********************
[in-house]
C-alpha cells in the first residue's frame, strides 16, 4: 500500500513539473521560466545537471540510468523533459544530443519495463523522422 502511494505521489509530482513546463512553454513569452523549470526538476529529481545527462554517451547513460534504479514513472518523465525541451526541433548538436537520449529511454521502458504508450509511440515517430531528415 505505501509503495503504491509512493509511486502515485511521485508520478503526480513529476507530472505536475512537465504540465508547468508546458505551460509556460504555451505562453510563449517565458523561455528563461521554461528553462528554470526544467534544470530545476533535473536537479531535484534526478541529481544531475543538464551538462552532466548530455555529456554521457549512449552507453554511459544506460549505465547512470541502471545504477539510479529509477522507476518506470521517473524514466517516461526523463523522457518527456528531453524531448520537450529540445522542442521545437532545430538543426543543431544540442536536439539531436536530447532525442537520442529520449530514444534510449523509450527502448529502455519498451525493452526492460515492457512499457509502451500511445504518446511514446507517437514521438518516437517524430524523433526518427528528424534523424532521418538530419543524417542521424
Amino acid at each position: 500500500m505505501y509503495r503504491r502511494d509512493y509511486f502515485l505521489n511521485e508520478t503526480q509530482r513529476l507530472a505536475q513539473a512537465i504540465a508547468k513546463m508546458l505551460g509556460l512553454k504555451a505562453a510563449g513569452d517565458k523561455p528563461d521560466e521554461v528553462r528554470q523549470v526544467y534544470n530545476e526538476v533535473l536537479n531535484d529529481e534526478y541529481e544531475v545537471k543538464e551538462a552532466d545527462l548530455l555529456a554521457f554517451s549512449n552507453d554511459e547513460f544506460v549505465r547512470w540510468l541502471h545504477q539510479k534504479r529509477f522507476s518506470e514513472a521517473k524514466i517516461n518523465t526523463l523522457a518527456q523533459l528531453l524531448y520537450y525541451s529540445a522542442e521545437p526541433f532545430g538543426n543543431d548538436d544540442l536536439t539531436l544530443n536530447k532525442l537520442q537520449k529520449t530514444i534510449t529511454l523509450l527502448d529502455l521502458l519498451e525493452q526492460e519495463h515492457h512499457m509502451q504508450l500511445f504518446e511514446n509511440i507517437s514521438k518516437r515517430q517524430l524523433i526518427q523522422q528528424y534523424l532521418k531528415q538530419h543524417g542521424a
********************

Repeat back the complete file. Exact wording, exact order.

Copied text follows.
[in-house]
C-alpha cells in the first residue's frame, strides 16, 4: 500500500513539473521560466545537471540510468523533459544530443519495463523522422 502511494505521489509530482513546463512553454513569452523549470526538476529529481545527462554517451547513460534504479514513472518523465525541451526541433548538436537520449529511454521502458504508450509511440515517430531528415 505505501509503495503504491509512493509511486502515485511521485508520478503526480513529476507530472505536475512537465504540465508547468508546458505551460509556460504555451505562453510563449517565458523561455528563461521554461528553462528554470526544467534544470530545476533535473536537479531535484534526478541529481544531475543538464551538462552532466548530455555529456554521457549512449552507453554511459544506460549505465547512470541502471545504477539510479529509477522507476518506470521517473524514466517516461526523463523522457518527456528531453524531448520537450529540445522542442521545437532545430538543426543543431544540442536536439539531436536530447532525442537520442529520449530514444534510449523509450527502448529502455519498451525493452526492460515492457512499457509502451500511445504518446511514446507517437514521438518516437517524430524523433526518427528528424534523424532521418538530419543524417542521424
Amino acid at each position: 500500500m505505501y509503495r503504491r502511494d509512493y509511486f502515485l505521489n511521485e508520478t503526480q509530482r513529476l507530472a505536475q513539473a512537465i504540465a508547468k513546463m508546458l505551460g509556460l512553454k504555451a505562453a510563449g513569452d517565458k523561455p528563461d521560466e521554461v528553462r528554470q523549470v526544467y534544470n530545476e526538476v533535473l536537479n531535484d529529481e534526478y541529481e544531475v545537471k543538464e551538462a552532466d545527462l548530455l555529456a554521457f554517451s549512449n552507453d554511459e547513460f544506460v549505465r547512470w540510468l541502471h545504477q539510479k534504479r529509477f522507476s518506470e514513472a521517473k524514466i517516461n518523465t526523463l523522457a518527456q523533459l528531453l524531448y520537450y525541451s529540445a522542442e521545437p526541433f532545430g538543426n543543431d548538436d544540442l536536439t539531436l544530443n536530447k532525442l537520442q537520449k529520449t530514444i534510449t529511454l523509450l527502448d529502455l521502458l519498451e525493452q526492460e519495463h515492457h512499457m509502451q504508450l500511445f504518446e511514446n509511440i507517437s514521438k518516437r515517430q517524430l524523433i526518427q523522422q528528424y534523424l532521418k531528415q538530419h543524417g542521424a